The whistle-stop train tour
Once train travel opened up America’s frontiers in the mid-1800s, delivery of the stump speech was streamlined by the use of whistle-stop train tours. Since train stations served as the hub of American life in the late 19th and early 20th centuries, a candidate could hit several small towns in a day, stand on the platform of an observation car or private coach, and give a quick summary of his speech to the hundreds or even thousands of people and fun barn animals who gathered for the spectacle.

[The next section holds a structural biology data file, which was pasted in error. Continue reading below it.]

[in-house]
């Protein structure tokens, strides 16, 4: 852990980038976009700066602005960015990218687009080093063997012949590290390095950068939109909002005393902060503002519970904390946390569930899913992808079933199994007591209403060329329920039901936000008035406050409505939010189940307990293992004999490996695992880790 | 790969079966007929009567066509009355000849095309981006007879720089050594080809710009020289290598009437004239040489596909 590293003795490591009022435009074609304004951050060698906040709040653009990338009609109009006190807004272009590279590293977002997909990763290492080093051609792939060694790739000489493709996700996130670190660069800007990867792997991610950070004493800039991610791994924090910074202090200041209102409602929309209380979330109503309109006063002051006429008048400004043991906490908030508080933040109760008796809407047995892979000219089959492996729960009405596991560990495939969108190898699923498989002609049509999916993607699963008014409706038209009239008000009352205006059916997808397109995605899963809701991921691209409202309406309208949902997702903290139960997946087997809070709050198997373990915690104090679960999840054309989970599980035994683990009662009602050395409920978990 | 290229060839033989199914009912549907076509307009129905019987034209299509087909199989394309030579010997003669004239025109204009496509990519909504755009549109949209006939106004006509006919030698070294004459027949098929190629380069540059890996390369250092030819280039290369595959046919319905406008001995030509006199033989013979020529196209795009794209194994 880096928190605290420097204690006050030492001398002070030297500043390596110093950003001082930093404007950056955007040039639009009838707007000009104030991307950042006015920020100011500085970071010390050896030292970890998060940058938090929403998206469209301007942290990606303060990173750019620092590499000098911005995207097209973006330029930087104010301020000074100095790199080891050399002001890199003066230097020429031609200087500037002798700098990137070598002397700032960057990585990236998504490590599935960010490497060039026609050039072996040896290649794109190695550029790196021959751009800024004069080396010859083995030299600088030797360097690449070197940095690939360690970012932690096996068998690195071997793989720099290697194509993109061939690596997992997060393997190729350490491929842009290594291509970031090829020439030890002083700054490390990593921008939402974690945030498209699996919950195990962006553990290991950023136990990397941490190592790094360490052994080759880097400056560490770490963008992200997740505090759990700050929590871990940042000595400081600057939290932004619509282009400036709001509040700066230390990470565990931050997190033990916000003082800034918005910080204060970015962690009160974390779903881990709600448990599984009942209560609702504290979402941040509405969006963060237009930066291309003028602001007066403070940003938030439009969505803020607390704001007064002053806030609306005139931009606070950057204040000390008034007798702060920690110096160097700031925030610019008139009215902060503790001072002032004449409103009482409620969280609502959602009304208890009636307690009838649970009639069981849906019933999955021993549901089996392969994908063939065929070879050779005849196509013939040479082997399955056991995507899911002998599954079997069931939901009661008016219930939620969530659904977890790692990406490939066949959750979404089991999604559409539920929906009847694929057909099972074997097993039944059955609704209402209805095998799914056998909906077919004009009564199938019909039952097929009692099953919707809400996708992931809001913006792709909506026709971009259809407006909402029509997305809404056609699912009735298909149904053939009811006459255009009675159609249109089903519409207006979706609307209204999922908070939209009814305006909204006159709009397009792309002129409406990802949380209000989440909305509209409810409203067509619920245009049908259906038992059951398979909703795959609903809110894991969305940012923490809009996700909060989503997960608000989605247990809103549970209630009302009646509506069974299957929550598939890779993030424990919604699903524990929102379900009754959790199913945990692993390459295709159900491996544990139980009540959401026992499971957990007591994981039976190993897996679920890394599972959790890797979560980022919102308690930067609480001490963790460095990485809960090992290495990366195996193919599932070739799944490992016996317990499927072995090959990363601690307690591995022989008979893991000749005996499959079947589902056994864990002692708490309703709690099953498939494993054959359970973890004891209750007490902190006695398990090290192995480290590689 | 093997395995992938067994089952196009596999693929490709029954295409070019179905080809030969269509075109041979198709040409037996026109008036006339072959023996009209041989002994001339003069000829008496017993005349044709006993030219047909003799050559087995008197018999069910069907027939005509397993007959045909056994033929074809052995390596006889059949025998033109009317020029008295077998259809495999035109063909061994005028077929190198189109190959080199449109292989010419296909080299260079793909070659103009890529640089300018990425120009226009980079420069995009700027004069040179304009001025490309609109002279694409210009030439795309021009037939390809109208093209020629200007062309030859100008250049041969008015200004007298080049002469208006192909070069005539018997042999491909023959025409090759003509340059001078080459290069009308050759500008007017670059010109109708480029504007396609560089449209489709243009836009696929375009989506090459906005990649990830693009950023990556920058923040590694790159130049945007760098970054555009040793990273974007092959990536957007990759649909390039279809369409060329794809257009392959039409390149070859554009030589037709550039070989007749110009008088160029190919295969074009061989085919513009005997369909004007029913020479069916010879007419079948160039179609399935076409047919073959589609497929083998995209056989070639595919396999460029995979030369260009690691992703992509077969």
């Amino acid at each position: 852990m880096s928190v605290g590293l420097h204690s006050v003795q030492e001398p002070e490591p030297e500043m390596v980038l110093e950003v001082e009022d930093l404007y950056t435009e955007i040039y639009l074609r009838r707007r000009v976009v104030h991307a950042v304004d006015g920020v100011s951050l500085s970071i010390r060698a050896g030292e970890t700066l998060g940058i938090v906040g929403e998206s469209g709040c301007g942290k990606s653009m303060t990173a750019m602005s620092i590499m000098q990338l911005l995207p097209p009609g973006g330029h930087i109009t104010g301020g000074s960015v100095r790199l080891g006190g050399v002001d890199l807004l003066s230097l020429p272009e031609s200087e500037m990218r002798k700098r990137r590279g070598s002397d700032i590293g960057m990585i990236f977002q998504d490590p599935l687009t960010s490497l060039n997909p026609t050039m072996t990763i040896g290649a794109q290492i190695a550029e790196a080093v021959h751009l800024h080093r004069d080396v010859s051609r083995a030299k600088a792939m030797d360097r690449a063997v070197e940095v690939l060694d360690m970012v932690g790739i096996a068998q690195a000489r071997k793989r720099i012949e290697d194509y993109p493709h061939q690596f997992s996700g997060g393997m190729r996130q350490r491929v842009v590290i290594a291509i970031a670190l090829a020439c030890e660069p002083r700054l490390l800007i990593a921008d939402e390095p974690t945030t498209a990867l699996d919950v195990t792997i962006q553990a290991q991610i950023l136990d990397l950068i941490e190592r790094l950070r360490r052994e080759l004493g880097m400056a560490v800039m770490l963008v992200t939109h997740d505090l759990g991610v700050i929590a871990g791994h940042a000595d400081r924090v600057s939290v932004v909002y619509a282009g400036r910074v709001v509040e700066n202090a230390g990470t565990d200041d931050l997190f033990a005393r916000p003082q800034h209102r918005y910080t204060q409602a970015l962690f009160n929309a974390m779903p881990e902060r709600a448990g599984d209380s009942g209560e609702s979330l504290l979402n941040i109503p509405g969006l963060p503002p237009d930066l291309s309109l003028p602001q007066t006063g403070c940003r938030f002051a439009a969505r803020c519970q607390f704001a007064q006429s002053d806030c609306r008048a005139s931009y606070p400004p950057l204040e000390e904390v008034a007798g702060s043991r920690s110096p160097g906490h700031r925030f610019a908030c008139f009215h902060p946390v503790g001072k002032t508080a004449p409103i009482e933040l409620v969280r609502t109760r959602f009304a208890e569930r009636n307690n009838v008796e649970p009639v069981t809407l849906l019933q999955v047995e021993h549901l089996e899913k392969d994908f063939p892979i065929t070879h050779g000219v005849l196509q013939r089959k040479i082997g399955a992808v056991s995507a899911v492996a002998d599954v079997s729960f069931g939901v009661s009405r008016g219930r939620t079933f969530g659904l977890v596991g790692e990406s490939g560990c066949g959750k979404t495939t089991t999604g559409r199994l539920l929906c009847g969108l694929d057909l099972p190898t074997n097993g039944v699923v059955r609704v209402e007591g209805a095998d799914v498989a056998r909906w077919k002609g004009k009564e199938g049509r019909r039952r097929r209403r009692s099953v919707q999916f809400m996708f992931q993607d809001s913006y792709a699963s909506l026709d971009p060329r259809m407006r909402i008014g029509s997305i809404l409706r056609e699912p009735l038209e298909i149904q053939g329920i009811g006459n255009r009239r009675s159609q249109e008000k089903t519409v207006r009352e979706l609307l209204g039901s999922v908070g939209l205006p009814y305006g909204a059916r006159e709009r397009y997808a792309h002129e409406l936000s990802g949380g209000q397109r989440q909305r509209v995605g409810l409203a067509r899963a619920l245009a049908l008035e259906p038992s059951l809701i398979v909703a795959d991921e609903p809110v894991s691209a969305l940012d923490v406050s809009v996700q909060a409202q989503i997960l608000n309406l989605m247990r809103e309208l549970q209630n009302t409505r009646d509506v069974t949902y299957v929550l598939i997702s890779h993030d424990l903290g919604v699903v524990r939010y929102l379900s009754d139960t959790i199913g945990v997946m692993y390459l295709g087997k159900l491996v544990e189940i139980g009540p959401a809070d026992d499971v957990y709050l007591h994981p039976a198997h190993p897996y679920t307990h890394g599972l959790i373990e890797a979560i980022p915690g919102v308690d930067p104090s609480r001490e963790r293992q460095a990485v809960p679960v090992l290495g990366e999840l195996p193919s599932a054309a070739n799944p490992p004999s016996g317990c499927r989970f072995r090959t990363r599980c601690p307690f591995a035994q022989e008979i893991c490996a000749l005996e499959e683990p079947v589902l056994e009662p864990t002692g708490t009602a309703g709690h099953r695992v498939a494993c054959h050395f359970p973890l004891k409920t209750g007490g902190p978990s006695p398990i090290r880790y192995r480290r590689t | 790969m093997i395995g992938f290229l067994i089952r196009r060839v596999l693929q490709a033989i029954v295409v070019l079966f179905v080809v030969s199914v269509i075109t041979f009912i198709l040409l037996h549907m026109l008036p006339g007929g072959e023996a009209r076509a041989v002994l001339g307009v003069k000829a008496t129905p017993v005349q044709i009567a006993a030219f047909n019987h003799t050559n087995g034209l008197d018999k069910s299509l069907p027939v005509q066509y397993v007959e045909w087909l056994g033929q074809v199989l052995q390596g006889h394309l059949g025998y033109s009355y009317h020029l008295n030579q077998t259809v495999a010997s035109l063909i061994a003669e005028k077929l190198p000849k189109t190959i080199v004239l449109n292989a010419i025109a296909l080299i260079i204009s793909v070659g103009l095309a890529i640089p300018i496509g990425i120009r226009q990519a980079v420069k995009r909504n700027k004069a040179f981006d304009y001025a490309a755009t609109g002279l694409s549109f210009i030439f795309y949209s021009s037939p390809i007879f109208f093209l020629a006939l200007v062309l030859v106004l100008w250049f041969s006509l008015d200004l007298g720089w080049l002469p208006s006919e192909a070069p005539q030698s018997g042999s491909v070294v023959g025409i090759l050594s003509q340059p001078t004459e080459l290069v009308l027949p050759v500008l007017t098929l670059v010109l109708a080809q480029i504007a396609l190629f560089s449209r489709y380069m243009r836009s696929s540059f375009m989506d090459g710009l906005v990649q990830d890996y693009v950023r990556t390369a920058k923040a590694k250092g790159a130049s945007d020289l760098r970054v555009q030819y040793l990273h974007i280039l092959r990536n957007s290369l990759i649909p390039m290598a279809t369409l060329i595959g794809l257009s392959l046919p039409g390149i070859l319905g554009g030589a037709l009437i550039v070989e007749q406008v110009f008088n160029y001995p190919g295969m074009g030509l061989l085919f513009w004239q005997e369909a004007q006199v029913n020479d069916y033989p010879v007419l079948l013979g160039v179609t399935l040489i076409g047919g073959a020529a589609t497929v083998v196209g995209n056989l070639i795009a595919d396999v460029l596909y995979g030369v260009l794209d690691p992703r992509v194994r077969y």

In the 1800s, newspapers were primarily partisan arms, and in the decades surrounding the Civil War, sectionalism ran rampant, with multiple factions battling over westward expansion, economic turmoil, and the sanctity of the Union. Every position on the political spectrum usually published its own stand-alone newspaper too, openly supporting a candidate and denigrating its rivals in a bitter and often inflammatory manner. It wasn’t until around the turn of the century that Americans began viewing newspapers as standard bearers of journalistic objectivity, and the advent of news magazines, radio, and TV in the 1920s and '30s put what many thought was the final nail in the coffin of these partisan outlets. Until the 1990s, that is, when Fox News and MSNBC redefined what it meant to unashamedly stake out specific ends of the political spectrum.